EAST ST. LOUIS — A trio of Medicare Advantage Organization/Medicare Secondary Payer companies have filed a putative class action against State Farm for not reimbursing the medical expenses the companies paid on behalf of its policyholders.
MAO-MSO Recovery II, an entity incorporated in Delaware, and Florida-incorporated MSP Recovery and MSPA Claims, are asking for double damages allowed under federal law, according to their complaint filed in February in U.S. District Court for the Southern District of Illinois. The three companies' complaint didn't specify a dollar amount in their lawsuit against State Farm Mutual Automobile Insurance, headquartered in Bloomington, but given the number of policyholders, the amount of potential damages could be very high.
"Currently, there are over 16 million individuals enrolled in Medicare Advantage plans nationwide," the lawsuit said. "More than 37 million individuals are enrolled in Medicare prescription drug plans ('PDPs'), either on a stand-alone basis or in connection with a Medicare Advantage plan. The size and expense of the Medicare Advantage program makes it important that auto insurance companies, like Defendant, do not deflect their financial obligations under the MSP law onto MAOs and ultimately onto the Medicare Trust Funds."
The three businesses claim that State Farm failed to reimburse Medicare Advantage Organizations (MAOs) for medical expenses arising from injuries suffered during automobile accidents as State Farm is legally required to do.
"Under Medicare Secondary Payer provisions of the Medicare Act, MAOs are, by law, secondary payers for any medical expenses that are covered by a policy of insurance under its terms and provisions," the suit said. "This means that when there is any other source that is responsible for payment for a medical claim(s), i.e., an insurance policy, that has a contractual obligation to pay for the medical services pursuant to the terms and conditions of the policy, there is a 'demonstrated responsibility' requiring the primary payer to pay pursuant to it terms and conditions before a Medicare payer like Plaintiffs and the class should pay for the same medical expenses."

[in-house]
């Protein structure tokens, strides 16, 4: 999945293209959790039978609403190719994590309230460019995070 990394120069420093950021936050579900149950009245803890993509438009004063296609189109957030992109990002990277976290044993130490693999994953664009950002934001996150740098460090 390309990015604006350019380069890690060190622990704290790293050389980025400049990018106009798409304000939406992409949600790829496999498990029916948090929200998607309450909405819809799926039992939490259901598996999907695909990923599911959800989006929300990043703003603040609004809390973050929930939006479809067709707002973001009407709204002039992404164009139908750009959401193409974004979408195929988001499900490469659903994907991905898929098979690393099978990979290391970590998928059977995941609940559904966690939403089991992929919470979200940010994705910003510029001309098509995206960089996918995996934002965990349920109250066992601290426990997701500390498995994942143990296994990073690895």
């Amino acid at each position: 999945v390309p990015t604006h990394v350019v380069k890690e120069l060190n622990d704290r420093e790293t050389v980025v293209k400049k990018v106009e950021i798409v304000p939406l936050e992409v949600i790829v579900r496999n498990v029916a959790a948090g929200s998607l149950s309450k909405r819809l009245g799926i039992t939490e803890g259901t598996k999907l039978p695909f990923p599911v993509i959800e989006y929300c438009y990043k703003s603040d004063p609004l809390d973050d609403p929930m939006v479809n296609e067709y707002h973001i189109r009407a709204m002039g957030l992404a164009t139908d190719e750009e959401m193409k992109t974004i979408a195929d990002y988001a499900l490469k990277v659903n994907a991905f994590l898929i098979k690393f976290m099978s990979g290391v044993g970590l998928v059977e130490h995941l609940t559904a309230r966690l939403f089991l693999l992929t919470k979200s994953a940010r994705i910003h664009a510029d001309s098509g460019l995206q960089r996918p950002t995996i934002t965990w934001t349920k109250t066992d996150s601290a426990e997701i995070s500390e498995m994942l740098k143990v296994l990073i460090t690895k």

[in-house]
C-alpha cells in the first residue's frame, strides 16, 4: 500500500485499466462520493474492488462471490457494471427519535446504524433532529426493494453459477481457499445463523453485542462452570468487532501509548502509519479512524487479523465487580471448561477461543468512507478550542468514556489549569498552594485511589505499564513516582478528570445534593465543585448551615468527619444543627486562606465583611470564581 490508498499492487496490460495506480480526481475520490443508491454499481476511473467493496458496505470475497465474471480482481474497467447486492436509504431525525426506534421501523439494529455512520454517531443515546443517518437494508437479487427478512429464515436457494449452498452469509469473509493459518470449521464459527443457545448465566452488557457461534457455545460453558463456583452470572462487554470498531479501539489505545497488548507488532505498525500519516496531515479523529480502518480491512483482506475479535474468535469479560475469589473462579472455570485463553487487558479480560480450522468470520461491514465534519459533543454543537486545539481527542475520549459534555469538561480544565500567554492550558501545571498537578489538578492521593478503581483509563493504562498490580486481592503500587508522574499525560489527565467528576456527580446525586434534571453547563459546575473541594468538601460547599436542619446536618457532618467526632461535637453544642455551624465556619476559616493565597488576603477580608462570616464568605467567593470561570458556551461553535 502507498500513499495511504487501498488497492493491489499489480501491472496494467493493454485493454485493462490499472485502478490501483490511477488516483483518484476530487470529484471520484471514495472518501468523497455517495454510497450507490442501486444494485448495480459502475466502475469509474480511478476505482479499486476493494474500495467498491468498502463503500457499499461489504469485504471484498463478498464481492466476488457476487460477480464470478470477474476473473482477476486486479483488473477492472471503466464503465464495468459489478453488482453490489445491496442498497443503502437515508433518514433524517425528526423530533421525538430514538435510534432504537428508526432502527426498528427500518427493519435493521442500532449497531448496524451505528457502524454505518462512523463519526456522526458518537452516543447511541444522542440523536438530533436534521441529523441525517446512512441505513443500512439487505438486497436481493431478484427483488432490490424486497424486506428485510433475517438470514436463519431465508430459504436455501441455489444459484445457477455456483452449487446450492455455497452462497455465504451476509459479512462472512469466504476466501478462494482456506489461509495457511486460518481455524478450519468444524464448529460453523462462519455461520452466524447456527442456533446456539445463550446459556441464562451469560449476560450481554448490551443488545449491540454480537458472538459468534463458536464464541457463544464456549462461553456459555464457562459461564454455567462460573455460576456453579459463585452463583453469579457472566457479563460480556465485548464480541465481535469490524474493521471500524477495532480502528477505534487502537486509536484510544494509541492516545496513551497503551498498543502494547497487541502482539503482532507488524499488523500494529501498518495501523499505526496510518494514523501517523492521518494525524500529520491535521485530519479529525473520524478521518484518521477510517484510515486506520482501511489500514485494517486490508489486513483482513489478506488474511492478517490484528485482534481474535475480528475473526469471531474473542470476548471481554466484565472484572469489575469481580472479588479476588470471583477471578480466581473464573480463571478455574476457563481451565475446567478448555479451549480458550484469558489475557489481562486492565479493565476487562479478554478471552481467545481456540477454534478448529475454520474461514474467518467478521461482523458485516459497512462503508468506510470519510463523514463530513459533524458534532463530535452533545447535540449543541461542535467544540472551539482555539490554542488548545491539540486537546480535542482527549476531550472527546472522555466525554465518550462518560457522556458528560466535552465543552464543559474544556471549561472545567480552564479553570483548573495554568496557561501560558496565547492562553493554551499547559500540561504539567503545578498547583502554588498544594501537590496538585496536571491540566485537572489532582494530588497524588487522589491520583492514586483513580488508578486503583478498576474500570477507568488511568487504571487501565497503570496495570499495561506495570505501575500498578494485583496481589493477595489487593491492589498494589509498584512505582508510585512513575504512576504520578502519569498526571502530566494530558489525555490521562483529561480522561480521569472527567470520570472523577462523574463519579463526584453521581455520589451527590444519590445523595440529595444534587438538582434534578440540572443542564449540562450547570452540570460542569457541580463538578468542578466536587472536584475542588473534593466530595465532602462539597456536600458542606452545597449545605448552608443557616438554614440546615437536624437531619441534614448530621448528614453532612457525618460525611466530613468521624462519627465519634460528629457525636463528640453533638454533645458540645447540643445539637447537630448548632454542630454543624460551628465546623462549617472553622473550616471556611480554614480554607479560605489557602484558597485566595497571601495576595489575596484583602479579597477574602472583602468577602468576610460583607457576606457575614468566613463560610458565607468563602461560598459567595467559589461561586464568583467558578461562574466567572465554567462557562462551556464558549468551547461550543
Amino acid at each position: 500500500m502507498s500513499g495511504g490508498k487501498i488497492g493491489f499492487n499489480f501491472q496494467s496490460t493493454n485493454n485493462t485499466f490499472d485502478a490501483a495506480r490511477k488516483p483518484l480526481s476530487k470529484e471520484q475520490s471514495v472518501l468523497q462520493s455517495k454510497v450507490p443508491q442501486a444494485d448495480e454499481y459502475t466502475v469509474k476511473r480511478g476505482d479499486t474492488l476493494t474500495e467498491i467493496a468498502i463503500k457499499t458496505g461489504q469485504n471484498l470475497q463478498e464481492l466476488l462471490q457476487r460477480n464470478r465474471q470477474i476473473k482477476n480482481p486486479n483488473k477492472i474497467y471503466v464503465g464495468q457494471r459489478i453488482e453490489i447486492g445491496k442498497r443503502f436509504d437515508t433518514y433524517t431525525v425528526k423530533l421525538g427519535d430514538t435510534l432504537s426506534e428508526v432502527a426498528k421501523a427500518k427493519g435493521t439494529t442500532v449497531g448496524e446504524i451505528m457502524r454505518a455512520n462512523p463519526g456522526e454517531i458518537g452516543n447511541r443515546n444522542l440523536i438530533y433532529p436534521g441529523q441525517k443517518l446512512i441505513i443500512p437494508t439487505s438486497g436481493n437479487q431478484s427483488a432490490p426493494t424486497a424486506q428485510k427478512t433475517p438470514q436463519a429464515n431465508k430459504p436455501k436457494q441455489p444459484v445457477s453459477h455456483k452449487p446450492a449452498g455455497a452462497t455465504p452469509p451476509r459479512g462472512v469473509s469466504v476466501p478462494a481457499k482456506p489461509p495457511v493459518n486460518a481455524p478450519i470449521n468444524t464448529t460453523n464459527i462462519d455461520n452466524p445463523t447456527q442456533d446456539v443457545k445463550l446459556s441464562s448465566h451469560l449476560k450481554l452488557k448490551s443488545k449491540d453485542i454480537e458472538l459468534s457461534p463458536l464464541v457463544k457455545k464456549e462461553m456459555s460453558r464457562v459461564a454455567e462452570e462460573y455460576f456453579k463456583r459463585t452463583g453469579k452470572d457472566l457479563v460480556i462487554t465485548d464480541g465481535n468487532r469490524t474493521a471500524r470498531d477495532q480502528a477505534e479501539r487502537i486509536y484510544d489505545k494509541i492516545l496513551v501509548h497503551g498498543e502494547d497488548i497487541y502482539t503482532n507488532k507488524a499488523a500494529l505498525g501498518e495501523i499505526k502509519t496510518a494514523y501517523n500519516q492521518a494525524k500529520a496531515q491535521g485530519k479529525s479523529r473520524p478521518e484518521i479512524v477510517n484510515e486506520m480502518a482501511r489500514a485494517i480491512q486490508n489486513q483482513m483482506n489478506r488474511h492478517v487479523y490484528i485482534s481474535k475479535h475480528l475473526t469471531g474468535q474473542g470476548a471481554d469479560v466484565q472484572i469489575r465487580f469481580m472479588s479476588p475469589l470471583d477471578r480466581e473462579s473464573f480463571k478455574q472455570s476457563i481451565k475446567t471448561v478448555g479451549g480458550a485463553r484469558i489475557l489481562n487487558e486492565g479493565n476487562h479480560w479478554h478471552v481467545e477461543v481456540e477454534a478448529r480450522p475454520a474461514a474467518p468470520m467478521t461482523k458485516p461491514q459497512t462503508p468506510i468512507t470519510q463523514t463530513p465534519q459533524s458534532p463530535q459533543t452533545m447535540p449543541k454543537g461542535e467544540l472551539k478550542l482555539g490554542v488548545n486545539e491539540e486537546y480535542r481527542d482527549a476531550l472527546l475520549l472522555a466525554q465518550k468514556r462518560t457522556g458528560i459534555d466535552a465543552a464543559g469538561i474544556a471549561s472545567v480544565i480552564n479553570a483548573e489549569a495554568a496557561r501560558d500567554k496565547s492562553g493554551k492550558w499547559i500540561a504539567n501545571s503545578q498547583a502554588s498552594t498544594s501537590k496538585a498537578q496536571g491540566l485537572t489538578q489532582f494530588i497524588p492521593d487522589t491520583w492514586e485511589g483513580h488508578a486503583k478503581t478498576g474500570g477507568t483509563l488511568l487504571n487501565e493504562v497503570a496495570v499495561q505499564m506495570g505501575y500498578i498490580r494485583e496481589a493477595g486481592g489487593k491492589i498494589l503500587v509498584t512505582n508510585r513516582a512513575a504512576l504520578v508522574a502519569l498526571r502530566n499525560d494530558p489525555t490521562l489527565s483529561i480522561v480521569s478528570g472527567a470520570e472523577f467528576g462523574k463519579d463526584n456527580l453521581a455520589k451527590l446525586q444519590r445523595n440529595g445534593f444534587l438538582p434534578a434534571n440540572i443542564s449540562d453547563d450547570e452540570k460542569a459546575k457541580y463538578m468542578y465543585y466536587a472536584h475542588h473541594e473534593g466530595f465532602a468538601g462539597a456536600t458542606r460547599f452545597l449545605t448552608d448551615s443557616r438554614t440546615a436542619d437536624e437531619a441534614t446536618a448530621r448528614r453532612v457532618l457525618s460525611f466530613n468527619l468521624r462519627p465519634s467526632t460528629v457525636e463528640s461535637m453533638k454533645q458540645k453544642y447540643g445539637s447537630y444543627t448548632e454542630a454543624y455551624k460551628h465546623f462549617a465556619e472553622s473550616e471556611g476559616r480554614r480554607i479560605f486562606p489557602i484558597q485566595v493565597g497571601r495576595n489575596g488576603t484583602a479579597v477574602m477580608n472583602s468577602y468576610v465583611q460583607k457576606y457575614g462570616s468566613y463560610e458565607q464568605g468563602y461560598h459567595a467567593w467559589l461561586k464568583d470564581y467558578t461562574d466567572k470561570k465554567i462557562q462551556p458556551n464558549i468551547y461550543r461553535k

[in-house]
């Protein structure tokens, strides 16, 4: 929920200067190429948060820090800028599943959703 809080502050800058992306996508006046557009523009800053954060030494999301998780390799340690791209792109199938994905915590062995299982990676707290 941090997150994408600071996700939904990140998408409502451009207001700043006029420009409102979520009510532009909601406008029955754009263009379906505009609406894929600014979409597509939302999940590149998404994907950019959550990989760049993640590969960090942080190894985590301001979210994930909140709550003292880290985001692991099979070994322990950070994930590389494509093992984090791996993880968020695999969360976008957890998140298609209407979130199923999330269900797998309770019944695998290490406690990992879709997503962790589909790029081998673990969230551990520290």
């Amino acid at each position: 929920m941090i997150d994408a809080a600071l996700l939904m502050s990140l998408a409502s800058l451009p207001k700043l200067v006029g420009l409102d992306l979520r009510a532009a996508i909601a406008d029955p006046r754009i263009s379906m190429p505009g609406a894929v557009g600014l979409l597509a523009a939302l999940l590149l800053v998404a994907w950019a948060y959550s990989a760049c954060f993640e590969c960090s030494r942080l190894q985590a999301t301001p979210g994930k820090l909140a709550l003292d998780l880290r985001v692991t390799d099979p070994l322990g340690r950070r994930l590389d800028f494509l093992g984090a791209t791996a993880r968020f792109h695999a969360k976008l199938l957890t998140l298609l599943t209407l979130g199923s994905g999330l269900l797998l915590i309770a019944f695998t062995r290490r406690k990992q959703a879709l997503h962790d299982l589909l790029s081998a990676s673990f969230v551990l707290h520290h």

Plaintiffs in the case say they've provided benefits to Medicare-eligible beneficiaries who are part of Medicare Advantage and, at the same time, covered by insurance policies issued by State Farm. That, the lawsuit claims, makes the insurance giant the primary payer for their medical bills, services and related expenses that the plaintiffs have been paying but for which State Farm hasn't been reimbursing them.
Plaintiffs are seeking reimbursement for those accident-related medical expenses they claim State Farm should have paid. They also are seeking double the damages under federal private cause of action and breach of contract laws.
Before 1980, Medicare was the primary payer of medical costs in cases where a beneficiary was injured, according to the complaint. In those cases, medical bills went directly to Medicare, regardless of any overlapping insurance the patient might have had. "However, in an effort to reduce escalating costs, Congress altered the Medicare payment scheme in 1980 by adding the Medicare Secondary Payer ('MSP') provisions to the Medicare Act," the complaint said.
That congressional action effectively made Medicare the secondary payer, after all other coverage. "If there is overlapping insurance coverage for a particular beneficiary, that overlapping coverage is primary, i.e., it pays the medical expense first—Medicare is always secondary," the complaint said.
This and other factors led to the situation the three plaintiffs, and any other class members who might want to join the lawsuit, have with State Farm, according to the complaint.